Sep. 2—CHAMPAIGN — For Illinois football fans, he was the light at the end of the long, boring tunnel. They had seen a 0-0 tie against Northwestern for goodness sake. They wanted more.
More arrived with Mike White in 1980. Record-setting passing. Points. Then wins. Then a Big Ten title. With talented defenses, too.
Not every game produced basketball-like numbers. That is the legend. But Illinois won its share of 16-6 games, like the earth-shaker against Michigan.
White, the coach of the only team in Big Ten football history to beat everyone else in the same season, is back in Champaign-Urbana this weekend.
He will take the field with the 1983 Big Ten champions at halftime of Saturday night's Illinois-Toledo game.
Now living in California, White remains a beloved figure for Illinois fans. Though he coached at the school for only eight years, he is considered one of the best in program history.
Certainly one of the most innovative. He was the first to embrace the West Coast offense, Air White if you will. He brought in four future NFL quarterbacks, including No. 1 overall pick Jeff George, whom he never got to coach in a game. Dave Wilson, Tony Eason and Jack Trudeau also went from Illinois to the NFL.
On White's first call as Illinois coach, he ordered Wilson to throw a deep pass against Northwestern in the 1980 opener. It didn't matter to the roaring fans that it was way incomplete. It was the thought that counted.
Illinois trailed the Wildcats 9-0 before scoring the final 35 points.
Illinois had itself a coach with a plan.He finished with winning records in five of his eight seasons and earned three bowl bids.
I caught up with 87-year-old White before he flew from California earlier this week. He came with his son and former Illini kicker Chris White.
Coach White was looking forward to the trip east.
"I'm heading your way," White said.
One of only seven stops during his coaching career, Illinois is special to White and his family.
"We've always had such a great rapport with the city," White said. "Of all my stops, that was my most joyful."
The fans loved him and the feeling was mutual.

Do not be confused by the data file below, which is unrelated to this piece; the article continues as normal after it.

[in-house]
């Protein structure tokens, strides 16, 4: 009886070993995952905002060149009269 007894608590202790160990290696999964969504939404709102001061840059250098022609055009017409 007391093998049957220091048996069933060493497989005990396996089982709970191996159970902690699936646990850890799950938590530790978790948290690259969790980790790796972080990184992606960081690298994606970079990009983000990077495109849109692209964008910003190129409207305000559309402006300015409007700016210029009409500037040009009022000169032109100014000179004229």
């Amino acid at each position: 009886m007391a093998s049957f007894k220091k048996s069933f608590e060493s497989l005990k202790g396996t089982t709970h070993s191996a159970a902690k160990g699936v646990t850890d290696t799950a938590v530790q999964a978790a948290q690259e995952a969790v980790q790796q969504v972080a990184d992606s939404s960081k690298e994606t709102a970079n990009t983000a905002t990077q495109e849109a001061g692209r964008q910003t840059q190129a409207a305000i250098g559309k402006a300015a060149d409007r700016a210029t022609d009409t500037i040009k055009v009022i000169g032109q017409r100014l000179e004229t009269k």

"We really, really enjoyed it and enjoyed the people," he said.
In White's fourth season, Illinois put it all together.
After an opening loss at Missouri, Illinois ripped off 10 consecutive wins to take the school's first Big Ten title in 20 years.
"We had such a unique group of individuals," White said. "With all types of ability. One week led to another week led to another week. It was so pleasant. You had to pinch yourself because things were going well."
White and his stellar coaching staff found the right formula to go along with the talent on hand. And there was plenty of it. Future NFL players and a College Football Hall of Famer.
"We had the right combination of young men who wanted to win and wanted to find out how to win and were willing to take responsibility," White said.
Had the 1983 team been playing in the modern era, it would have likely qualified for the four-team College Football Playoff. Illinois entered the Rose Bowl ranked No. 4.
"There's no question," White said.
The matchup against then-No. 1 Nebraska would have gone better than the game against Pac-10 champion UCLA, which won in Pasadena 45-9.
Been so long
White left the program after the 1987 season. Hard to believe it has been 36 years since he paced the sidelines at Memorial Stadium.
White stays in contact the players from the 1983 team at different events.He came back when David Williams entered the Illinois athletics Hall of Fame.
The people involved with the program during his time have mostly moved on. Except ... News-Gazette icon Loren Tate.
"The oldest writer in history is still writing for the paper," White said.
White was thrilled to hear about the new Illinois football award that is being named in Tate's honor.
"We have had a close relationship," White said.
Though far away on the West Coast, White continues to follow his former program. He watched Bret Bielema win eight games in 2022.
"He's done a good job," White said.